The fleet. The diversity of makes and models of business jets means there's one suited to just about any mission. But different card programs offer different fleets. You have to determine whether a program offers an aircraft suited to your needs. Perhaps you want to fly only on the newest aircraft, or a specific type of aircraft. Or maybe you're willing to use an older airplane for a lower cost as long as it's the right size. All this makes the aircraft available in the fleet a major consideration in selecting a card program.
Program flexibility. As noted earlier, some card programs give you access to one make and model aircraft or one size category, while others provide access to a wide fleet. But within these programs, the degree of flexibility varies. Some programs tied to a specific aircraft model allow you to use a larger or smaller one or type-called an exchange-for a fee. Others offer exchanges only on an as-available basis. Some model-specific programs let you split time between two models; others permit simultaneous use of more than one aircraft. You should consider how much flexibility you'll need to cover your typical travel requirements.
Operational control. The consistency of a card program's service relates directly to the control the company has over its fleet. Some operators, particularly those that also provide fractional-ownership programs, own or manage the majority of airplanes they use. These operators can control the quality of their fleets, crews and scheduling better than card programs run by brokers, who use a network of independently owned aircraft. The degree of control over independently owned aircraft also varies among card programs. Thus, for example, the experience of traveling on the popular Hawker 900XP between two points could vary substantially, depending on the card company providing the service. "This is not a business people should look at as a commodity," advised Ken Austin, executive vice president and chief marketing and business development officer of Marquis Jet, which uses the NetJets fractional fleet to serve its card customers.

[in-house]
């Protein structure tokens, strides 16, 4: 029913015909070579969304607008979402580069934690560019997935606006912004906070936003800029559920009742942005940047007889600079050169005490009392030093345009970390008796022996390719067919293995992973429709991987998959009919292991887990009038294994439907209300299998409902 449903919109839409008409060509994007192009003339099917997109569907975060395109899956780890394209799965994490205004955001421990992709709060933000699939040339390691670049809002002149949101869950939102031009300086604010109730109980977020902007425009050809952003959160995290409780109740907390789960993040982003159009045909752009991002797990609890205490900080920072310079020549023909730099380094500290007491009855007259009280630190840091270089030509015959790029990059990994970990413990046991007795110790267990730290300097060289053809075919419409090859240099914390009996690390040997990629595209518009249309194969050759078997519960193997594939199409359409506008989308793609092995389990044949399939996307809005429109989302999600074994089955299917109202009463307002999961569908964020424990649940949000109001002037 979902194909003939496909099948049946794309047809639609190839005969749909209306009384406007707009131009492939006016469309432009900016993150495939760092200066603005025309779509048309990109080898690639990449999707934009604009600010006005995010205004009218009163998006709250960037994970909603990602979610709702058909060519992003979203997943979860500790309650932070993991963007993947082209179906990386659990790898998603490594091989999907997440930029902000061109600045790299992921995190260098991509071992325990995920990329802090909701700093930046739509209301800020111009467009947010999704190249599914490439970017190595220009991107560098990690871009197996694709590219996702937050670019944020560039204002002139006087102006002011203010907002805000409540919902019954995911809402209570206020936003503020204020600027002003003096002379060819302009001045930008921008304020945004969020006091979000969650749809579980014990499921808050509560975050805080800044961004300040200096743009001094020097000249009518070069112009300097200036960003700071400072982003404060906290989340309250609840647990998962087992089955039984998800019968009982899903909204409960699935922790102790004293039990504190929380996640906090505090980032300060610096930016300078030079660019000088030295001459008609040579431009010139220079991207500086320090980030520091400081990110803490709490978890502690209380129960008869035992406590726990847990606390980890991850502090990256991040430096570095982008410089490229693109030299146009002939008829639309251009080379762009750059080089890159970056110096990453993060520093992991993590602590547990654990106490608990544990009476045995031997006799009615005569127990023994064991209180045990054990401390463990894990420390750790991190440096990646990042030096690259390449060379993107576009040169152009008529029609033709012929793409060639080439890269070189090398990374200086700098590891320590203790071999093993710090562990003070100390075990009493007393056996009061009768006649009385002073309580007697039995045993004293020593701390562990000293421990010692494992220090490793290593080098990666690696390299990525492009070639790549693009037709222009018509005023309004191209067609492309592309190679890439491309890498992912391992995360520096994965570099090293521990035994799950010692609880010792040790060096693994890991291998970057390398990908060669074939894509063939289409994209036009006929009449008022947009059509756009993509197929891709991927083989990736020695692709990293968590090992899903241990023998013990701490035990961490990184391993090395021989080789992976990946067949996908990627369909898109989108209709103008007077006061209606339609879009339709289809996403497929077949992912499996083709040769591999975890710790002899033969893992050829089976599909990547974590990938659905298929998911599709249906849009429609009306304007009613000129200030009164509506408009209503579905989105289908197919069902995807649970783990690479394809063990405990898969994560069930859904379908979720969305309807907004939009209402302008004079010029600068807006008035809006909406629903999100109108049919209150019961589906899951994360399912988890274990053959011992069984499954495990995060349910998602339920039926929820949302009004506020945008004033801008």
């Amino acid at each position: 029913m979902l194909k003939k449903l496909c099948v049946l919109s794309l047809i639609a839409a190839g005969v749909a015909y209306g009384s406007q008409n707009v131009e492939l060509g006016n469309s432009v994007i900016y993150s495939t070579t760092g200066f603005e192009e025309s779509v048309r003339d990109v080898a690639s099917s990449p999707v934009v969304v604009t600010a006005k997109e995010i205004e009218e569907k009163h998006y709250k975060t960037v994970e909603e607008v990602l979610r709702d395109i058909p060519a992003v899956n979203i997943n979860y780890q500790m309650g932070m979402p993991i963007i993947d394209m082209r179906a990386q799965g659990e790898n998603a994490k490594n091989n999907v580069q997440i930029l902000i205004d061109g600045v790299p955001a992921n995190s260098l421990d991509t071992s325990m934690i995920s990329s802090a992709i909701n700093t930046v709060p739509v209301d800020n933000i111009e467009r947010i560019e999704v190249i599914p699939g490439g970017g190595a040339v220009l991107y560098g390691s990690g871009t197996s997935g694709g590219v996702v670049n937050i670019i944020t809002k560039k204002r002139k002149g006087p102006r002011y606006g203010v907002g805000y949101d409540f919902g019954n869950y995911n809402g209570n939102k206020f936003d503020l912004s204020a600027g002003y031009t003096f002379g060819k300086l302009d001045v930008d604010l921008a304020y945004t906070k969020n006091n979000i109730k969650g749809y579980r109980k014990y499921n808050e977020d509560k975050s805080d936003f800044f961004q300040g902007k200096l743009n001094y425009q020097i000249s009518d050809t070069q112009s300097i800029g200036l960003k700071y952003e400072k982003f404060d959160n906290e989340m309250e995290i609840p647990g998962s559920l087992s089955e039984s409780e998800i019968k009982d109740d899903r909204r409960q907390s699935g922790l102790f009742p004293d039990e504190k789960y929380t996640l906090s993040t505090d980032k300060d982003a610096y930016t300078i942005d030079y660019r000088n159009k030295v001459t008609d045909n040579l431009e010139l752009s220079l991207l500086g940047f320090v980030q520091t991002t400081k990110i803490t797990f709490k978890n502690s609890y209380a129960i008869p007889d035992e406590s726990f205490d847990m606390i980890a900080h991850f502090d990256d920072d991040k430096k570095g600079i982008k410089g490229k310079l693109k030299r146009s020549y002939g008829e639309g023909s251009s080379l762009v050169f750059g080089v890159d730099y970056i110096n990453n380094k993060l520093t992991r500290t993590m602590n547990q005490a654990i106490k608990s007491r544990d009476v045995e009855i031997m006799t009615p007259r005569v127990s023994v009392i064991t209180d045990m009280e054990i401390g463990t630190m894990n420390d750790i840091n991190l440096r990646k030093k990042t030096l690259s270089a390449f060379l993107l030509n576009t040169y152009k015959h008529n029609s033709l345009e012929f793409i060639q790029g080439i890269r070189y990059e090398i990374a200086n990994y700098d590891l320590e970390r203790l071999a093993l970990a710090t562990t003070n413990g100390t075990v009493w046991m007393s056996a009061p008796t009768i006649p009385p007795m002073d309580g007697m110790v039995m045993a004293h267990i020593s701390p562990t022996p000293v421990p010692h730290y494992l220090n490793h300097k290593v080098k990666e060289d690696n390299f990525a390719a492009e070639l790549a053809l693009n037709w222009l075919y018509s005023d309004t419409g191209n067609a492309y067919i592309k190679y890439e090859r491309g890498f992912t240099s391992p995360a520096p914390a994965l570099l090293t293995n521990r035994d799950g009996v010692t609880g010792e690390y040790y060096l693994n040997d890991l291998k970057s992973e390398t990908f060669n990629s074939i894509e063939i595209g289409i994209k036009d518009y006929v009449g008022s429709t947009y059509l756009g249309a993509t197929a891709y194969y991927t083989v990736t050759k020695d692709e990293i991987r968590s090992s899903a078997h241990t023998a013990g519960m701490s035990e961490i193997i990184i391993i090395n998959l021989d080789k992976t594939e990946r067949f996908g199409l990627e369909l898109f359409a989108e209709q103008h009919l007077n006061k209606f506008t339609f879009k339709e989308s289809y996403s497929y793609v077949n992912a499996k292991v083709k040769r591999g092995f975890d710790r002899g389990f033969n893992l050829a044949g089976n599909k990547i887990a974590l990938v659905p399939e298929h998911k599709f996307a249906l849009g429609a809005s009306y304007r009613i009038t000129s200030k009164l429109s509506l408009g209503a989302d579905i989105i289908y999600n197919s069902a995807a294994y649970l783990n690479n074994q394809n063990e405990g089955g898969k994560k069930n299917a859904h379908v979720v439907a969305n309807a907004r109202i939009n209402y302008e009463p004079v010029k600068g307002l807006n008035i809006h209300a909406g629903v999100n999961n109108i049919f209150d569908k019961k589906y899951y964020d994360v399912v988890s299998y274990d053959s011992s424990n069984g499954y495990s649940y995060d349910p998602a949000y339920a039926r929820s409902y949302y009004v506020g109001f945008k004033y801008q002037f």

Costs. Some jet cards offer discount programs that can substantially lower your costs. As we've noted, some have two-tier fleets, enabling you to choose between newer and older aircraft on a per-flight basis. In addition, some programs offer off-peak pricing that lowers hourly cost or reduces the hours charged for flights at low-demand times; lower rates for customers who agree in advance not to use aircraft during high-demand periods; and discounts for round trips, as these reduce the empty-leg flights company aircraft have to make.
"There are groups of people that want standardization and are willing to pay more for an airplane," noted Michael Green of Delta AirElite, which has a two-tier fleet in its card offering. "There is another group of people who say, 'If it's safe and reliable, I don't care if it's Coke today and Pepsi tomorrow.' There's always room for a standardized, type-specific product and always room for a safe, reliable, size- instead of type-specific program."
A host of other considerations will enter into the final decision. Some providers offer unusual perks (Marquis provides free ground transportation to the Mayo Clinic, for example). Other issues include the availability of online scheduling, ground-handling fees and fuel-surcharge policies. And many programs have one- or two-hour minimum flight times, a consideration for people who plan to fly mostly short hops.
Finally, you should consider the history of the company and its management. "There are quite a few programs out there, and every day there's another added to the list," said Todd Johnson, national sales director at Bombardier Skyjet. "What we see driving [buying] decisions is where [customers] feel comfortable and have trust."